The Current Ratio in the Footwear Industry

The current ratio is a financial metric that measures a company’s ability to pay short-term debt with its most liquid assets. It can vary greatly from industry to industry, so it’s important to benchmark against your peers.

Phoenix Footwear Group, Inc. operates as a footwear retailer and wholesaler. The Company offers branded and private-label footwear products.

1. Determining the Industry Average

The current ratio varies significantly across industries, reflecting the different operational and financial structures inherent in each sector. Therefore, it’s important to determine the industry average when benchmarking a company’s current ratio. By comparing against the industry average, companies can identify potential areas for cost savings and improve their competitive positioning.

For example, a shoe manufacturer that operates in the retail industry may have a higher current ratio than a company operating in the manufacturing industry because of the difference in inventory management practices. Similarly, companies operating in different regions or countries may also experience differences in current ratios due to regional or economic factors.

Fortunately, there are several ways to determine the industry average, including using publicly available data and conducting a custom benchmarking report. In addition, it’s important to monitor the industry average regularly so that you can identify trends and changes in the marketplace. This will help you make better decisions about your business’s future. For example, if the industry average has been declining for several years, this could be an indication that the market is experiencing difficulties that could impact your business.

2. Calculating the Current Ratio

The current ratio measures a company’s ability to pay off its short-term debts and liabilities with its most liquid assets. It’s calculated by dividing current assets by current liabilities. Current assets include inventory, accounts receivable, and cash and cash equivalents. Current liabilities include accounts payable and short-term notes payable.

Using the current ratio alone, however, can be misleading. Liquidity analysis is more productive when it’s complemented by other similar liquidity metrics. For example, the days sales outstanding metric helps analysts understand how long it takes for a company to collect payments from its credit sales, which could have a hidden impact on the company’s current ratio.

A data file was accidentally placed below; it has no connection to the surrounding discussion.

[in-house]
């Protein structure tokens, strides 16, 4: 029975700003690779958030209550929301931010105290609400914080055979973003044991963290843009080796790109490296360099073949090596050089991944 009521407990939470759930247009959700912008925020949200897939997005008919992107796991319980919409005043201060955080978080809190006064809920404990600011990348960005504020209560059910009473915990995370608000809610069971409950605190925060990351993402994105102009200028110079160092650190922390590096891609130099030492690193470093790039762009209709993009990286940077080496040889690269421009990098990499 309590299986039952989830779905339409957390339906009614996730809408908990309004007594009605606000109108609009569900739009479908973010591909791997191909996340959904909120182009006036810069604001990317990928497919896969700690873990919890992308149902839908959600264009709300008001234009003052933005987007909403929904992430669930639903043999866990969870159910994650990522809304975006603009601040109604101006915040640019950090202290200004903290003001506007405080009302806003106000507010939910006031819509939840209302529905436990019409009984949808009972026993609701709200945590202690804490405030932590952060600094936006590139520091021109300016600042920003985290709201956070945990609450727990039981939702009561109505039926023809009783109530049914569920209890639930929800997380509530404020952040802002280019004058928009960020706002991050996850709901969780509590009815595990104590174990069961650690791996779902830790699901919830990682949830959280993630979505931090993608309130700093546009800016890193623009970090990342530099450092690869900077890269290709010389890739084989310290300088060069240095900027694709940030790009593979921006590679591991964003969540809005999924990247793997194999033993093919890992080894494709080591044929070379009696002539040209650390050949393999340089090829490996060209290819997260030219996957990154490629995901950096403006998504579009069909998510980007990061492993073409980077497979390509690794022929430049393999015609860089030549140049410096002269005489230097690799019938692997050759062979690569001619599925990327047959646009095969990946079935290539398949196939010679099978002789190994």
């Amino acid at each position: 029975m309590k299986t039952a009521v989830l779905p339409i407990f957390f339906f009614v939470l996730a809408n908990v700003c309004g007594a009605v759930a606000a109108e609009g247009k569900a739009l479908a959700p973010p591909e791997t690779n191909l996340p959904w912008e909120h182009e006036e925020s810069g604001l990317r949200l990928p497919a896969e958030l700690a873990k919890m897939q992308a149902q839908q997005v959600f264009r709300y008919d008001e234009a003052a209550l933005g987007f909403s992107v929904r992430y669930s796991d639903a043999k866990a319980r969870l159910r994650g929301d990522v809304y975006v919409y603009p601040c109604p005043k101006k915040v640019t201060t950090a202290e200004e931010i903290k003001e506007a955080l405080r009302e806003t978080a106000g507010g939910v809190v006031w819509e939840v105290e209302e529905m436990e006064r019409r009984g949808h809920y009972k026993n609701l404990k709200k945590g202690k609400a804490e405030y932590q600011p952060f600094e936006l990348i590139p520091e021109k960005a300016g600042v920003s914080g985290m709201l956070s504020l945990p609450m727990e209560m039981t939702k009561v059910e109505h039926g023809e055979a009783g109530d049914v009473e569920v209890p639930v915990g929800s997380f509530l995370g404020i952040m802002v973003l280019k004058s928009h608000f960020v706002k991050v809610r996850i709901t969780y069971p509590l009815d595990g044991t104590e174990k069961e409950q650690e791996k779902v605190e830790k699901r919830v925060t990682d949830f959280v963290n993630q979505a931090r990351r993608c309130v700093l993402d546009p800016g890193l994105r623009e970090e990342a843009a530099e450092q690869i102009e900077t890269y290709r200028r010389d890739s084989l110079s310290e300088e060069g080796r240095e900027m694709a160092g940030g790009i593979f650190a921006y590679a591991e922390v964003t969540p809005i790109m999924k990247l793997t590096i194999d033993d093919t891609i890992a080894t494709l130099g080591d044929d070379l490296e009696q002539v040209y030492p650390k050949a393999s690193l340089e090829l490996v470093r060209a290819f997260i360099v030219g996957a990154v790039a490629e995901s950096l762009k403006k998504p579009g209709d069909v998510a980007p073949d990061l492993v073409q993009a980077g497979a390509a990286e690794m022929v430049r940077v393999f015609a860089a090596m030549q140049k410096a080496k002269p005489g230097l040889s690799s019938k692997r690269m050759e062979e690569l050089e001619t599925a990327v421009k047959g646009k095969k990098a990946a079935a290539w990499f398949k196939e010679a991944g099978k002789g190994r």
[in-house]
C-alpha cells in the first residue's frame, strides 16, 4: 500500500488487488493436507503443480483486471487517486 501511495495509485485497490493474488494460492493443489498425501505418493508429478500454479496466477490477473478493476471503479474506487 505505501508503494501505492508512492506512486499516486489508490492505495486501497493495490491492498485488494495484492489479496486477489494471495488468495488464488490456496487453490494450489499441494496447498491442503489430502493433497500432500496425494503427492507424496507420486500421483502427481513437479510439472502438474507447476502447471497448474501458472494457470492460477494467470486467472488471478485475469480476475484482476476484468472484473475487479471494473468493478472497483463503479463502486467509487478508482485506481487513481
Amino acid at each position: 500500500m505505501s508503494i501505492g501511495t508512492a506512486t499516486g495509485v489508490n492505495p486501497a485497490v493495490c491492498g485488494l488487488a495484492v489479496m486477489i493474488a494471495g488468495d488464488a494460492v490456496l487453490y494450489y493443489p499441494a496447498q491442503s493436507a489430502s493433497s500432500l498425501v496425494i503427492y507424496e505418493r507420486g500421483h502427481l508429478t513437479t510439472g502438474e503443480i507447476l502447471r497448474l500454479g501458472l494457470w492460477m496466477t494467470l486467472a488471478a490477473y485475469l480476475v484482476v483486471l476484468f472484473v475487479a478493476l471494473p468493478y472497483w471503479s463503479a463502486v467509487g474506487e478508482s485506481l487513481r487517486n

It’s also important to examine how a company’s current ratio has changed over time. A declining current ratio may indicate financial problems, while an improving one may signal a successful business strategy.

The current ratio is only a snapshot of a company’s liquidity and doesn’t account for the quality of its inventory or the timing of its cash flow. Therefore, it’s important to use other indicators as a supplement when analyzing a footwear company.

3. Determining the Company’s Current Ratio

The current ratio is a liquidity measure that evaluates a company’s ability to pay short-term liabilities with its existing assets. It measures the amount of current assets (cash and other short-term assets that can be converted to cash within one year) divided by a company’s current liabilities. The higher the current ratio, the more capable the company is of paying its debts.

Acceptable current ratio values vary by industry, but they are typically between 1 and 3. A lower current ratio indicates that a company may be at risk of going bankrupt, or at least facing difficulty paying its debts as they come due in the near future.

A company’s current ratio can be influenced by many factors, including the length of time it takes for a business to collect payments from its customers and how well it manages its inventory. Therefore, it is important to look at other liquidation metrics, such as days sales outstanding and net profit margin, to gain a complete picture of a company’s financial health.

To determine a footwear company’s current ratio, calculate the total of a firm’s current assets minus its current liabilities and divide by the industry average. This metric is used by investors, creditors, and suppliers to assess the viability of footwear companies’ business operations and their ability to generate revenue with the resources they have available.

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